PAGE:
I, I hear you. I , I hear you and I , I concur with your earlier comments. Um, there's a lot of reasons we got here, I believe, but the healthcare community is, is , um, uh , part of that mm-hmm , <affirmative> maybe at the big part of that, patients simply were seeking relief for the pain. Right? And we were, I remember 20 years ago sitting in what, thankfully doesn't happen anymore, but we'd have drug representatives telling us if your patients have pain, they cannot become addicted. Use these medications mm-hmm <affirmative> and , and that's to their discredit that they were doing that. But it's to our healthcare communities , discredit that , like you said, we were , we didn't think critically enough about that. Mm-hmm <affirmative> and we , and we, I told, I remember telling patients, this is okay, you don't have cancer terminal illness . You don't have some or terminal illness . Mm-hmm <affirmative> , you don't have some horrible thing. Mm-hmm <affirmative> , uh , you , you hurt your back. And here's a opioid to help that, that in hindsight was not the right way to go. And patients, they, they listened to their doctors and , and they, they took the medications and we got to this point, mm-hmm <affirmative> now on , I'm gonna talk about what we do about it now. And I'm gonna frame it with this 20 minutes before coming in to meet you, to do this podcast. I'm driving down to Minneapolis street and there's a huge billboard. And it says, Naloxone reverses, opioid overdose, what is Naloxone? And what was that billboard about?

Speaker 3:

Yeah, Naloxone is a , is a magical drug that reverses the effects of an opioid overdose. It's very easy to administer. You can get a nasal spray from your pharmacist. There are a number of community organizations that have free Naloxone kits that you can carry. I carry Naloxone. I have, do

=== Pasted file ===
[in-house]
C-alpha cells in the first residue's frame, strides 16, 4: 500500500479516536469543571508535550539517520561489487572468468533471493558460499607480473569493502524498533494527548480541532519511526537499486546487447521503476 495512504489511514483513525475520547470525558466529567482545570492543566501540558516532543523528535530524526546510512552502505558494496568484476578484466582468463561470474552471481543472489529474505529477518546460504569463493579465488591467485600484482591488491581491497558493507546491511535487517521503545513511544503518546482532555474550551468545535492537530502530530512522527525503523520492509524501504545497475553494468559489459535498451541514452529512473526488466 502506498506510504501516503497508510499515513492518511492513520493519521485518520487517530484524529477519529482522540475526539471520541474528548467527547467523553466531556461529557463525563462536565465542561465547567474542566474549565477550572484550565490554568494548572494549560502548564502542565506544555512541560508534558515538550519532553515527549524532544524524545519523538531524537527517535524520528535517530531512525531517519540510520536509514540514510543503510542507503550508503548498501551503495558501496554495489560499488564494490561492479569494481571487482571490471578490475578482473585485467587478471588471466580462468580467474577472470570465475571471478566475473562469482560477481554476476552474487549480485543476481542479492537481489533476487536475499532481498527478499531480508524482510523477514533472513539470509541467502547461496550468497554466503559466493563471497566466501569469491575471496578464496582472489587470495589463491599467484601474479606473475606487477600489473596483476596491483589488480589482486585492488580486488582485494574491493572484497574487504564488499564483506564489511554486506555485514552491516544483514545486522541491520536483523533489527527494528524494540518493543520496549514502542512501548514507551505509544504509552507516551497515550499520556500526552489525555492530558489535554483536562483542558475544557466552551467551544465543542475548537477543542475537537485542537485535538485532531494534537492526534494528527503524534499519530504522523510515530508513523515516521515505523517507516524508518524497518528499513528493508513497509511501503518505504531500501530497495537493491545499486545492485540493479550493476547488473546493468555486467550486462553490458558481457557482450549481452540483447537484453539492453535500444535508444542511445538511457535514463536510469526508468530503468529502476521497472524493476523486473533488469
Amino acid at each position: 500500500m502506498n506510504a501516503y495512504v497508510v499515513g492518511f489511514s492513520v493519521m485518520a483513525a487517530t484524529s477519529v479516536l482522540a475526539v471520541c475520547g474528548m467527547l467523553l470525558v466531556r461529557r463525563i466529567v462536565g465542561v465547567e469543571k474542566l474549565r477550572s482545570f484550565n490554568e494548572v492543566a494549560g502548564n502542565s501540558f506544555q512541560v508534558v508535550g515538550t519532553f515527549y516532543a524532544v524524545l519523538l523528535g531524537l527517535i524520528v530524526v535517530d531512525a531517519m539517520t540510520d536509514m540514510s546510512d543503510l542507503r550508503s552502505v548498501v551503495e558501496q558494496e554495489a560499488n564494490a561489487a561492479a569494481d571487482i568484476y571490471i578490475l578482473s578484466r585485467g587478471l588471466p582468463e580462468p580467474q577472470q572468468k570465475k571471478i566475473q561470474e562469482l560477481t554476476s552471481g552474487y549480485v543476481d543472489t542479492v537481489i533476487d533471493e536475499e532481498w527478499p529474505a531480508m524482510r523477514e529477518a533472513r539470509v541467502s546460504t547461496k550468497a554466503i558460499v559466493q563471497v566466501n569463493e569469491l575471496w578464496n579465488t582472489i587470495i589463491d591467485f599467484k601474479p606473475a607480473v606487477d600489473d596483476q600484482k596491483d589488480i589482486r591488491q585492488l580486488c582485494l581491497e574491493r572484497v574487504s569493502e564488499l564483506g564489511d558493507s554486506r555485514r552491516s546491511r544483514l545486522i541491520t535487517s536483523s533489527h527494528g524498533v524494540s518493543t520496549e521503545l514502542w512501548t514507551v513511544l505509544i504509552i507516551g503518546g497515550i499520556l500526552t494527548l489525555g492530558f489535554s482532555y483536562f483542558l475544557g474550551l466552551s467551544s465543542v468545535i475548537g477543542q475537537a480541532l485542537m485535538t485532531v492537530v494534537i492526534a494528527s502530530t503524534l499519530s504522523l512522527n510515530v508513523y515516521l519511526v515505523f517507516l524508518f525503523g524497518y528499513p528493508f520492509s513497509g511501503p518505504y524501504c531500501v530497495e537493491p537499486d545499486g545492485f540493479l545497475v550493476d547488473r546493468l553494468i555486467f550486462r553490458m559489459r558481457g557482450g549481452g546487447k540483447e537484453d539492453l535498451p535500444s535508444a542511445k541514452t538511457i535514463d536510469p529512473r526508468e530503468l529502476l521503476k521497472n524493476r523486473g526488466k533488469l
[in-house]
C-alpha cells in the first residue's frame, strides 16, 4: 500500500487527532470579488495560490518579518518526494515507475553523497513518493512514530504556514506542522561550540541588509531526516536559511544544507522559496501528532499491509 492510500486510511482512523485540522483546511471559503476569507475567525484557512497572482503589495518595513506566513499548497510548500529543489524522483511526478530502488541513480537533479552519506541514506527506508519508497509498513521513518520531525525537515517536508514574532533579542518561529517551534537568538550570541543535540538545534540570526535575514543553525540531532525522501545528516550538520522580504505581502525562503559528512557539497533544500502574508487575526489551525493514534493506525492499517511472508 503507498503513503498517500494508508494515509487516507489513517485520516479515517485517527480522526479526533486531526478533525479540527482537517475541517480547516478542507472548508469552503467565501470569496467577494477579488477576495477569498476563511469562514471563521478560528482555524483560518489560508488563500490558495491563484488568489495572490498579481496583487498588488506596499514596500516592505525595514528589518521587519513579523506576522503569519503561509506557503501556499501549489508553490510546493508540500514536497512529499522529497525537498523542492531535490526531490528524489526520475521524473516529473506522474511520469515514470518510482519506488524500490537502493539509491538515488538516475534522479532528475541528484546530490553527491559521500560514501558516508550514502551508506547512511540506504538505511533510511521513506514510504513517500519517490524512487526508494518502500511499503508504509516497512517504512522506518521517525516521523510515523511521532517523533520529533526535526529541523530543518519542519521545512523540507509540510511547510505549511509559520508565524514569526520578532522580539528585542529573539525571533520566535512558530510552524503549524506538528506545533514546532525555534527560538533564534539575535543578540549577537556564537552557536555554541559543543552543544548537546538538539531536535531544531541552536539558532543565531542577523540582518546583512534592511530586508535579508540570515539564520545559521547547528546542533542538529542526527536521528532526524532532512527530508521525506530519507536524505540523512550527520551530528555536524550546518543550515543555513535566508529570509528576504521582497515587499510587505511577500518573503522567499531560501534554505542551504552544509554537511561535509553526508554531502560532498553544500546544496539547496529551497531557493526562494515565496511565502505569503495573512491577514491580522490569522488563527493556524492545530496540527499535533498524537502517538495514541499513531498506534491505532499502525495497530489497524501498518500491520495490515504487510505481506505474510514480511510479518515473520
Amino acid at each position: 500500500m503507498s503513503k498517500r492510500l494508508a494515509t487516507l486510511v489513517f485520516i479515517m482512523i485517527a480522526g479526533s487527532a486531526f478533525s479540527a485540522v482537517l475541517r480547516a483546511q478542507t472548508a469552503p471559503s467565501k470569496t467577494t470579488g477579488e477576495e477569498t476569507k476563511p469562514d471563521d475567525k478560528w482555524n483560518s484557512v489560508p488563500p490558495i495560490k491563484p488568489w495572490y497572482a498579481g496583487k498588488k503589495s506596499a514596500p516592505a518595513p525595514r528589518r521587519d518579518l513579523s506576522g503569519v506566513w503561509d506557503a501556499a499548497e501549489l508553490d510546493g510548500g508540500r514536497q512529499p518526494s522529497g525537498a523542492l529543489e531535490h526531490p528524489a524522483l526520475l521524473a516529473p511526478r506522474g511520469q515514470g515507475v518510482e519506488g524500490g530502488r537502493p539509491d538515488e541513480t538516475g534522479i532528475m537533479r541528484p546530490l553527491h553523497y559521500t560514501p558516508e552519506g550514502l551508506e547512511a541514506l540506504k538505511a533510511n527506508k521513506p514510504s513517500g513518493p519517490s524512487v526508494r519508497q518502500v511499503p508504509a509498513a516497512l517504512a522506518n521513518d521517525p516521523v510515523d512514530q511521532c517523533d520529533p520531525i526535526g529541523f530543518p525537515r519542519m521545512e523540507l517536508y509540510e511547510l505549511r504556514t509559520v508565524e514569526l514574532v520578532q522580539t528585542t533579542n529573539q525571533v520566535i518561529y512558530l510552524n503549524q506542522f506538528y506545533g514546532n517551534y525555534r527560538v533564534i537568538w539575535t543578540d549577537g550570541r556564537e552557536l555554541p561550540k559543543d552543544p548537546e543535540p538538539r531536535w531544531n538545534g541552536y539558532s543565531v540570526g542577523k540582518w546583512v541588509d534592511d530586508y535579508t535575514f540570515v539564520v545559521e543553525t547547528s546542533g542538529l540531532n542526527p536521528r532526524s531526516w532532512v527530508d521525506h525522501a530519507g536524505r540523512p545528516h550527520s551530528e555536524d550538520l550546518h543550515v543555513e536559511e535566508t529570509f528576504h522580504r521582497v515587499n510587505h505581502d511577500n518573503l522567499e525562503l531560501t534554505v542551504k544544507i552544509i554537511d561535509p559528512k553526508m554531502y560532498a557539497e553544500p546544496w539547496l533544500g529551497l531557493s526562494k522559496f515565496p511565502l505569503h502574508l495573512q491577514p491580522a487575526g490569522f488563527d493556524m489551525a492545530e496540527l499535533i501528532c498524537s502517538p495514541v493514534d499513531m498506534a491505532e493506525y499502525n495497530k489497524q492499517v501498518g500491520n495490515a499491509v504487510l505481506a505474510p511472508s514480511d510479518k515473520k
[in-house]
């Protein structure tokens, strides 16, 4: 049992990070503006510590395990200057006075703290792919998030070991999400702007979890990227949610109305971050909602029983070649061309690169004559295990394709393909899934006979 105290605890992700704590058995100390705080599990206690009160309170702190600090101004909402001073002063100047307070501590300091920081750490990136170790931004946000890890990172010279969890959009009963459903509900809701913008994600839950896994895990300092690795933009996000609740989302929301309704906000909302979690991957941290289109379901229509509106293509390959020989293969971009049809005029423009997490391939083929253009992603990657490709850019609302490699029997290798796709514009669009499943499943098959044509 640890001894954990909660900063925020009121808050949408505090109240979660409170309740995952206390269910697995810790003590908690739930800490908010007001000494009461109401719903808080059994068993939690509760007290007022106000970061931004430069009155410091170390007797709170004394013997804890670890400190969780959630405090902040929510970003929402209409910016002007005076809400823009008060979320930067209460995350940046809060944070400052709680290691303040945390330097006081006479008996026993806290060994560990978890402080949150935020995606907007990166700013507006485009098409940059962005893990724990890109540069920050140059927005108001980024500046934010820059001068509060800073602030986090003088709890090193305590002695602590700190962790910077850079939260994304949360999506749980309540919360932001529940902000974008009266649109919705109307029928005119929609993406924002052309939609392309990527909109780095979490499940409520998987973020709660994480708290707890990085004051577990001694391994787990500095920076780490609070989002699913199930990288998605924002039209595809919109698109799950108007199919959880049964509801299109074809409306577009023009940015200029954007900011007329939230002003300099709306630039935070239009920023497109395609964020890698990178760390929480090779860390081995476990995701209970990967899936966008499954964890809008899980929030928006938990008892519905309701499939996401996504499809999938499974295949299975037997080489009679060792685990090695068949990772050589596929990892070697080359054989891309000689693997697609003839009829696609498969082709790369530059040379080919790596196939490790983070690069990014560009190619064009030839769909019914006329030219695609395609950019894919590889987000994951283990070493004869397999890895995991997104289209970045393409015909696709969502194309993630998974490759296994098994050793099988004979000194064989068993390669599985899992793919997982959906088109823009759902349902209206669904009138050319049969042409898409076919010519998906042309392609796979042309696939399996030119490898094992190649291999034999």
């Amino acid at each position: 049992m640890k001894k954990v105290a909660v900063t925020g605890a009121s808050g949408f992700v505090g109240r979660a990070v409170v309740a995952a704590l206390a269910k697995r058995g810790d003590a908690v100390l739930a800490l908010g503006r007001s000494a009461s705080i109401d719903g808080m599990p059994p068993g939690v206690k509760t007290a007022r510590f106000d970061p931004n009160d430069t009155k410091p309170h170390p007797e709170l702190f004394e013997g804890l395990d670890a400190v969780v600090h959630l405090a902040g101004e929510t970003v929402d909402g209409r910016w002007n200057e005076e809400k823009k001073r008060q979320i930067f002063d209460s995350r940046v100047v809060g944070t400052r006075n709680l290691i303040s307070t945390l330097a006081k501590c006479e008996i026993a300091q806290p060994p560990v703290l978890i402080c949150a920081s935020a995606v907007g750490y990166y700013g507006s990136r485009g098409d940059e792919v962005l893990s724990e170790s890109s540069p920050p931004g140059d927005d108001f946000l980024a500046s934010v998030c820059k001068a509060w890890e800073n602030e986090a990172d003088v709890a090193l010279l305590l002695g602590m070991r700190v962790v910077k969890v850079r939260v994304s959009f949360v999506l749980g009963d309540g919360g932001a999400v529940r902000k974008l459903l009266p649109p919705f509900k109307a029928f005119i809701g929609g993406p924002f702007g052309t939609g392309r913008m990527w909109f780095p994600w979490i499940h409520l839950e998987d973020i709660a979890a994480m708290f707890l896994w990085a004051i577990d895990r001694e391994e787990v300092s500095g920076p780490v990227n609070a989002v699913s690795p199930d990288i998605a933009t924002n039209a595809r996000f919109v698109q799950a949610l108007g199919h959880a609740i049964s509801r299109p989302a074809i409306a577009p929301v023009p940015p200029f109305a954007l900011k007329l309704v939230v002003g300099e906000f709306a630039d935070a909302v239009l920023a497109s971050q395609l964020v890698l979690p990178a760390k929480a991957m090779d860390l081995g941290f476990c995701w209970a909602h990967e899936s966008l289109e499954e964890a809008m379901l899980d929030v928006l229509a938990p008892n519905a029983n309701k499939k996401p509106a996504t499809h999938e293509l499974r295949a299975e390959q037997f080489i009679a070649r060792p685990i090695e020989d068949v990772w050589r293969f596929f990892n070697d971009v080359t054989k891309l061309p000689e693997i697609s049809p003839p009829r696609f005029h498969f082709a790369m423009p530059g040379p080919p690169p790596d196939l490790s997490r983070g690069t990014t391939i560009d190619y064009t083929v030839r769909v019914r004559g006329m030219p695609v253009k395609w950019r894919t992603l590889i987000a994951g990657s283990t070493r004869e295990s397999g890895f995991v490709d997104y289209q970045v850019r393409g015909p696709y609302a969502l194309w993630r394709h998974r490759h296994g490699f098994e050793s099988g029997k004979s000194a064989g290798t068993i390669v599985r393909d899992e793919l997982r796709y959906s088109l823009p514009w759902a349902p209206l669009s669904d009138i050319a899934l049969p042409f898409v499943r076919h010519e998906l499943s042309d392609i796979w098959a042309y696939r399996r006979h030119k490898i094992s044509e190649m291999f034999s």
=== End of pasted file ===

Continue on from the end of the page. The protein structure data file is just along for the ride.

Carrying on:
Speaker 2:

You carry one? Yeah,

Speaker 3:

I do. I have one in my medicine cabinet at home. Um, my kids have one. I, and whenever I have friends that are , um, graduating from high school, I give them a Narcan kit, send them down to send them to college with it just in case. Yeah.

Speaker 2:

So tell me more about that. So you you're , you just, you and your family members carry a Naloxone mm-hmm <affirmative> and , and, and the , the idea being, if you are in a situation mm-hmm , <affirmative> where you are a loved one, or just someone you happen to see mm-hmm <affirmative> is overdosing. You'll have it

Speaker 3:

Exactly because minutes count opioids , um, and overdose stop breathing. And there's not a whole lot of time for first responders to get there. So , um, the more Naloxone out in the community, the better

Speaker 2:

Is it , uh, is there any way , uh, that it can be used unsafely? I mean, let let's say , uh, I've got a Naloxone or mm-hmm <affirmative> uh , and I see somebody who's not doesn't appear to be breathing has passed out, and I believe they've overdosed on opioids. Mm-hmm <affirmative> and I give it to them. What if I was wrong? And they were there , they had something else and yeah , it was it unsafe to give someone Naloxone, if they're not experiencing an overdose